Mary Watson Wins Philida Literary Award

It goes to “an oeuvre of literary excellence” in South Africa.
Share on facebook
Share on twitter
Share on linkedin
Share on whatsapp
Share on email
Mary Watson. From writersandartists.co.uk.

Mary Watson. From writersandartists.co.uk.

The South African writer Mary Watson has been announced as winner of the 2022 Philida Literary Award, which “recognizes a writer with a consistent record of publishing works of excellence and aims to encourage them further in their pursuit of a literary career.”

The prize was established in 2020 by Karina M Szczurek in memory of the author Andre Brink, her late husband. It is named, though, after Philida van de Caab, a woman who once laid an official complaint against her masters, Francois and Cornelius Brink, both distant relatives of Andre Brink’s. She was the inspiration for the protagonist of Philida, Brink’s last published novel, from 2012.

Watson, who was born in Cape Town and currently resides in Ireland, was the 2006 winner of the Caine Prize for African Writing. Her debut book Moss was a collection of short stories and was published in 2004, followed by 2013’s The Cutting Room, and then The Wren Hunt and The Wickerlight, published in 2018 and 2019, respectively. She’s worked in several capacities within the arts, from being a museum guide to a library assistant and even acting in children’s musicals.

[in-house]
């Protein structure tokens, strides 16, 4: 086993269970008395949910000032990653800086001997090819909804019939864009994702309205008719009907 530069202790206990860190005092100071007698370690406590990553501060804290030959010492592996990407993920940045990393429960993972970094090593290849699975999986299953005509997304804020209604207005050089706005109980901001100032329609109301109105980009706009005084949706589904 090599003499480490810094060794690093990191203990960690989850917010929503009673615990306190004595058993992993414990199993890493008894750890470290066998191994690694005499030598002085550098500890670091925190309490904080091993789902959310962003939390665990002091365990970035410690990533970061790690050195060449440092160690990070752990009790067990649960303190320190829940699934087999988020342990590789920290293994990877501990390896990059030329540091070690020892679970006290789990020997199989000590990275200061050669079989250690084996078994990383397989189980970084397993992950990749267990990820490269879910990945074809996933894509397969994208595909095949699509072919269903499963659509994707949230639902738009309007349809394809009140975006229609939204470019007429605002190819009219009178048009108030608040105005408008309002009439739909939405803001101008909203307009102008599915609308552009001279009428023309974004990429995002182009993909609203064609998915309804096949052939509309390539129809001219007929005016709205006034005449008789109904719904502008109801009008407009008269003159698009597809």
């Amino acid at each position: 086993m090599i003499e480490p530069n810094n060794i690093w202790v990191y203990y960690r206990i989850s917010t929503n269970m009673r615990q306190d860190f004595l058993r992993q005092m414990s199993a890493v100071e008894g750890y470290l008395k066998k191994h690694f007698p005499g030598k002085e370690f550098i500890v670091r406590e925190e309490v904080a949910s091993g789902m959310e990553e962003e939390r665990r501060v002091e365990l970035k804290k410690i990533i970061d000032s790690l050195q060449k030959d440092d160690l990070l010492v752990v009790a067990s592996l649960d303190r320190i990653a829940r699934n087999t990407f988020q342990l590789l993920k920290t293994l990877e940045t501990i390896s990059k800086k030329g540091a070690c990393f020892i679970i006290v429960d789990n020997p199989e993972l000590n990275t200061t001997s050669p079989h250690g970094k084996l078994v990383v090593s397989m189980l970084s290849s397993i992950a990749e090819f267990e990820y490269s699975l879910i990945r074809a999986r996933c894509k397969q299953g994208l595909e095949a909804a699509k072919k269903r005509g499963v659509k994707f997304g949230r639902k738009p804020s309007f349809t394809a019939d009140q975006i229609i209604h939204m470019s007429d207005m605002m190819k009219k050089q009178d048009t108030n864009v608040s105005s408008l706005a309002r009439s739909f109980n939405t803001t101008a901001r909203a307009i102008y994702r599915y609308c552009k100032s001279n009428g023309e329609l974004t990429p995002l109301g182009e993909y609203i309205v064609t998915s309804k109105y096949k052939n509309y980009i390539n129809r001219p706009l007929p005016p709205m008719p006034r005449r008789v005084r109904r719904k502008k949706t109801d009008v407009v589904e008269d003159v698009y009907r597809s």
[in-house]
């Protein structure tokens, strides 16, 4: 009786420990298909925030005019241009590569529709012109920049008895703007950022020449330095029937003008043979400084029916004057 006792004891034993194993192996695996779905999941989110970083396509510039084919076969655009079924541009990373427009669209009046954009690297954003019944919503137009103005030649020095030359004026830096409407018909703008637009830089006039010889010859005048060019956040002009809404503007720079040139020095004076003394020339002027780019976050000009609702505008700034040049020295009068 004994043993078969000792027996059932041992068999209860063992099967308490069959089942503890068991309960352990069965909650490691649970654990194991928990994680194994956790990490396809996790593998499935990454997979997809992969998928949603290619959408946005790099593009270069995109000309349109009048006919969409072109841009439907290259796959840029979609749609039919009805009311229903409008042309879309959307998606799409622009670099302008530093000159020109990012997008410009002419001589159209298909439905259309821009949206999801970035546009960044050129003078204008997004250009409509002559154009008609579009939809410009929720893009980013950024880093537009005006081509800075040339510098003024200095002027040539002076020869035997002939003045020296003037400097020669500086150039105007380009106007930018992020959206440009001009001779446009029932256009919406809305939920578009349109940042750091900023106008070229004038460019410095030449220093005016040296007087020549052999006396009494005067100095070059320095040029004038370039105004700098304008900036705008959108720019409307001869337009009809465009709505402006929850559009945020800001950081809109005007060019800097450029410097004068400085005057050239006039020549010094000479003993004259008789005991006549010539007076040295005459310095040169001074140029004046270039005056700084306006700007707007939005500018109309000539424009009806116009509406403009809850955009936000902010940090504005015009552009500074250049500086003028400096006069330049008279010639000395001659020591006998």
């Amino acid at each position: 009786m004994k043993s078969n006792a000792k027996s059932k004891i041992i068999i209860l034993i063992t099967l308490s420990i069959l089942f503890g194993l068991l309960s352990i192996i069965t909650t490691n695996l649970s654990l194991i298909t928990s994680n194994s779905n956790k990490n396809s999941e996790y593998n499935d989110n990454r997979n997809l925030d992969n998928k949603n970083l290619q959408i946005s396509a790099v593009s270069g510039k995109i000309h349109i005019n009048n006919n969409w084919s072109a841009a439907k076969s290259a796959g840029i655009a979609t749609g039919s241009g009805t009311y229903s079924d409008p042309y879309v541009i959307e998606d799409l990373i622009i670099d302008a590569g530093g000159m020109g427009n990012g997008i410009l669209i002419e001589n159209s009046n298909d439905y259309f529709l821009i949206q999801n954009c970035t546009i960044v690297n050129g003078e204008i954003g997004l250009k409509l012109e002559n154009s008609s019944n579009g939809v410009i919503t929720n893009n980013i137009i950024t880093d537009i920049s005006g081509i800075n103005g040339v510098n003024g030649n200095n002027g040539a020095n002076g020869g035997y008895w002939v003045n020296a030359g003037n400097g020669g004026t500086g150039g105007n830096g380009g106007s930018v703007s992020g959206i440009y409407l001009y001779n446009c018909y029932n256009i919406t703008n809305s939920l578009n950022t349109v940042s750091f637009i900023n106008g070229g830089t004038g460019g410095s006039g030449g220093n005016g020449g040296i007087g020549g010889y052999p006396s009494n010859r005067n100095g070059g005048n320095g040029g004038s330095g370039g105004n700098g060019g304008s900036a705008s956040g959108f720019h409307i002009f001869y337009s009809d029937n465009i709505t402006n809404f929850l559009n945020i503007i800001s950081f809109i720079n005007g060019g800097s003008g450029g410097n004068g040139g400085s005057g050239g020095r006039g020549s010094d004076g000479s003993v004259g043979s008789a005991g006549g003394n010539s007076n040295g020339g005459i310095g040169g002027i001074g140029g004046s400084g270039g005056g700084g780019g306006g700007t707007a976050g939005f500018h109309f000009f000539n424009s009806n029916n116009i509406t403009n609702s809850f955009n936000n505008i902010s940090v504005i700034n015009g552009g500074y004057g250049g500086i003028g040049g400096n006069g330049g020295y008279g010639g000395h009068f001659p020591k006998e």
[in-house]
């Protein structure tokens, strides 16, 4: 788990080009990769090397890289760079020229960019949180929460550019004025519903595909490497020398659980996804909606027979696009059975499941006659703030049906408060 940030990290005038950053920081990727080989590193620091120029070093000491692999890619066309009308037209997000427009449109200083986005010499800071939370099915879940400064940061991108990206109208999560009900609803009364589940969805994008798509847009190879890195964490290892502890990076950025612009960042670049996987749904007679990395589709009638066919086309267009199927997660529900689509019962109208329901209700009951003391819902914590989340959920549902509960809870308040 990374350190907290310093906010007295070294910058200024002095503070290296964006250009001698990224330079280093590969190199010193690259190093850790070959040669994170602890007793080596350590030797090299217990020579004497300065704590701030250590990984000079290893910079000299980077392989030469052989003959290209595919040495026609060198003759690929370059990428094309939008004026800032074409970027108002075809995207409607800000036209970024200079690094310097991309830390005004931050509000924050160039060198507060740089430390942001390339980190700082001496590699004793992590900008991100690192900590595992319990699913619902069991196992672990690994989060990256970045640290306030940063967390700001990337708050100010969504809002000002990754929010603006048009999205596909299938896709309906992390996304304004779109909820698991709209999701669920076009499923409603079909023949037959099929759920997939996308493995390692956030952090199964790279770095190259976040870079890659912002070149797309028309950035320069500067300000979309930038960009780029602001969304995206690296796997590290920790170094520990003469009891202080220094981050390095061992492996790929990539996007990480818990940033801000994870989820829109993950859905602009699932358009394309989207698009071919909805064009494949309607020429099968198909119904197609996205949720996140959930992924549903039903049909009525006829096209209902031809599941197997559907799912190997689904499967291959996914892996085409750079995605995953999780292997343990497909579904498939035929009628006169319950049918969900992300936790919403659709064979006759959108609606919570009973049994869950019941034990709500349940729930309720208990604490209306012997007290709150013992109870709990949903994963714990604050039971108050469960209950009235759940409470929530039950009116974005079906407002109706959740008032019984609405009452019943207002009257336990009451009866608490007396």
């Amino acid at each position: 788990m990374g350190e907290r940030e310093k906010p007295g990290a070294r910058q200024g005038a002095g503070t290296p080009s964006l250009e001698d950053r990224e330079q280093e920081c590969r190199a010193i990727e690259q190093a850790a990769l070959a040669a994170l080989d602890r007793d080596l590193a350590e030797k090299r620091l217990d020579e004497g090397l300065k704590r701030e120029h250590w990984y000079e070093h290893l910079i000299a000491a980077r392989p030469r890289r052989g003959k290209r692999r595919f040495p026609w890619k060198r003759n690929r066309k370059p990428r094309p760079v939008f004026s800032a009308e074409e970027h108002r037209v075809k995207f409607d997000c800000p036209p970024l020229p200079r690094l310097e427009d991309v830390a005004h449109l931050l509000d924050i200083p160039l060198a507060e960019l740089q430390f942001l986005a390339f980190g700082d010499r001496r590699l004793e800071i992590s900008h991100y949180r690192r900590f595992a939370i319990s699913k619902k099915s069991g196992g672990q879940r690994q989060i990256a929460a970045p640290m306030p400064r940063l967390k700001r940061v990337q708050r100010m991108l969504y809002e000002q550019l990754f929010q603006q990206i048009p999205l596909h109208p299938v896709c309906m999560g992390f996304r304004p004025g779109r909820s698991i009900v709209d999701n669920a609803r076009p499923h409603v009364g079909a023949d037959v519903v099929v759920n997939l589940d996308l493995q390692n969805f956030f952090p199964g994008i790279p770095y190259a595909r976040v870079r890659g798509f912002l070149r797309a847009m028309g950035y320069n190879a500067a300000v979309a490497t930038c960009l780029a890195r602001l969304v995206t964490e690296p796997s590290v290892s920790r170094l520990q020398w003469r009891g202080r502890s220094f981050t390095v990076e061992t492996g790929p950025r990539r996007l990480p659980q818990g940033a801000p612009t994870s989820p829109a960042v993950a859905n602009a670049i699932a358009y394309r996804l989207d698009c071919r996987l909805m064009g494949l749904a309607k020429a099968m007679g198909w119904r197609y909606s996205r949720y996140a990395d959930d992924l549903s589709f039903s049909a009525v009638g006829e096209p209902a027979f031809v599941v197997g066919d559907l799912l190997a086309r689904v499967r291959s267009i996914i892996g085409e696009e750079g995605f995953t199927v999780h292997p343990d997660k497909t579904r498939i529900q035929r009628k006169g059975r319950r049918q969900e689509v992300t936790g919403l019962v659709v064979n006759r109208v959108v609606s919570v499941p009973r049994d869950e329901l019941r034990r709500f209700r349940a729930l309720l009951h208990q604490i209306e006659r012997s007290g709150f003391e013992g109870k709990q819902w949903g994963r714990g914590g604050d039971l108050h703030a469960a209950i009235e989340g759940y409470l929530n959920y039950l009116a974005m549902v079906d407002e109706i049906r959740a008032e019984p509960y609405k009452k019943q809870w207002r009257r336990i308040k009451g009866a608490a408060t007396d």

Brink, who supervised Watson’s master’s degree in creative writing at the University of Cape Town, had described Moss as a book of “persuasive power and exquisite beauty.”

“I was thinking of Andre a little while earlier,” said Watson upon accepting the award. “How I never dreamed how incredibly supportive he’d be when I summoned up the nerve to pop those pages [of Moss] in his pigeon hole. So thank you so very much. I am truly, truly honoured.”

SUGGESTED READING:
  The K & L Prize, for U-25 Writers, Goes to NYSC Member

Each winner receives an award certificate designed by Debbie Minne, and its prize money is determined by royalties gotten from the sales of a book, You Make Me Possible: The Love Letters of Karina M. Szczurek and Andre Brink. The inaugural winner in 2020 was Mohale Mashigo. Last year’s winner was Qarnita Loxton.

Watson’s YA novel Blood to Poison, “a furious and mesmerizing story about discovering magic, historical rage and love in all its guises,” is forthcoming this April.

Paula Willie-Okafor
Paula Willie-Okafor is a staff writer at Open Country Mag. She is a student at the University of Nigeria, Nsukka, where she is custodian of The Writers' Community (TWC). Her writing has appeared in Kissing Dynamite Magazine and Praxis Magazine.

Leave a Comment

Your email address will not be published.

Top Stories
Open Country Mag Recommends

“An ambitious new magazine that is committed to African literature.”
– Chimamanda Ngozi Adichie

ESSENTIAL, IN-DEPTH STORIES IN AFRICAN LITERATURE: PROFILES, FEATURES, REVIEWS, EVENTS, OPPORTUNITIES, & CONVERSATIONS DELIVERED TO YOUR INBOX.

We respect your privacy and will never send you Spam or sell your email. 

Top